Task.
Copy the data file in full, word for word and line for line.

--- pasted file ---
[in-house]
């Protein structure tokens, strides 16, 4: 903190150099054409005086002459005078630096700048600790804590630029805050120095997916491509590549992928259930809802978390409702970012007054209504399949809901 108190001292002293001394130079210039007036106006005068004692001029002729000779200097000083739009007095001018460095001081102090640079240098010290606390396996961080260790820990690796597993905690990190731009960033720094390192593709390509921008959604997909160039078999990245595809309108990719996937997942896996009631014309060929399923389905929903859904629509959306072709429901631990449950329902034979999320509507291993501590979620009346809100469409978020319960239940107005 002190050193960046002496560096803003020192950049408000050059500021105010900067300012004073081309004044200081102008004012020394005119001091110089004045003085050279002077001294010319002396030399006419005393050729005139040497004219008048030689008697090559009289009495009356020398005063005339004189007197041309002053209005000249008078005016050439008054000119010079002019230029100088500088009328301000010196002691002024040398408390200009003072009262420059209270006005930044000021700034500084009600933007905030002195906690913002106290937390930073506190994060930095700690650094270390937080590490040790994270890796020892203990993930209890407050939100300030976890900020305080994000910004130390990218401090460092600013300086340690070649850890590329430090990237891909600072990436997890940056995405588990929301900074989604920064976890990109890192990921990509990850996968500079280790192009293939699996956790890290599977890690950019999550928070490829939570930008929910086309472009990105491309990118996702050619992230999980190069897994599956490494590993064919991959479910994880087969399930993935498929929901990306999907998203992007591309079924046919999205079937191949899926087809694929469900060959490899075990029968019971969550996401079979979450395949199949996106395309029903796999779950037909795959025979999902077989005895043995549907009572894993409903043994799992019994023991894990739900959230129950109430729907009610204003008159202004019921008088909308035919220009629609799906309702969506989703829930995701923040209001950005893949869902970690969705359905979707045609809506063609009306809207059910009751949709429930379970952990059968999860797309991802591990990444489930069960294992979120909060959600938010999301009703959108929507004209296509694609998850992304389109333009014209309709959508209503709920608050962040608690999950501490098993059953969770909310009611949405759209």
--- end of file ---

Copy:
[in-house]
């Protein structure tokens, strides 16, 4: 903190150099054409005086002459005078630096700048600790804590630029805050120095997916491509590549992928259930809802978390409702970012007054209504399949809901 108190001292002293001394130079210039007036106006005068004692001029002729000779200097000083739009007095001018460095001081102090640079240098010290606390396996961080260790820990690796597993905690990190731009960033720094390192593709390509921008959604997909160039078999990245595809309108990719996937997942896996009631014309060929399923389905929903859904629509959306072709429901631990449950329902034979999320509507291993501590979620009346809100469409978020319960239940107005 002190050193960046002496560096803003020192950049408000050059500021105010900067300012004073081309004044200081102008004012020394005119001091110089004045003085050279002077001294010319002396030399006419005393050729005139040497004219008048030689008697090559009289009495009356020398005063005339004189007197041309002053209005000249008078005016050439008054000119010079002019230029100088500088009328301000010196002691002024040398408390200009003072009262420059209270006005930044000021700034500084009600933007905030002195906690913002106290937390930073506190994060930095700690650094270390937080590490040790994270890796020892203990993930209890407050939100300030976890900020305080994000910004130390990218401090460092600013300086340690070649850890590329430090990237891909600072990436997890940056995405588990929301900074989604920064976890990109890192990921990509990850996968500079280790192009293939699996956790890290599977890690950019999550928070490829939570930008929910086309472009990105491309990118996702050619992230999980190069897994599956490494590993064919991959479910994880087969399930993935498929929901990306999907998203992007591309079924046919999205079937191949899926087809694929469900060959490899075990029968019971969550996401079979979450395949199949996106395309029903796999779950037909795959025979999902077989005895043995549907009572894993409903043994799992019994023991894990739900959230129950109430729907009610204003008159202004019921008088909308035919220009629609799906309702969506989703829930995701923040209001950005893949869902970690969705359905979707045609809506063609009306809207059910009751949709429930379970952990059968999860797309991802591990990444489930069960294992979120909060959600938010999301009703959108929507004209296509694609998850992304389109333009014209309709959508209503709920608050962040608690999950501490098993059953969770909310009611949405759209």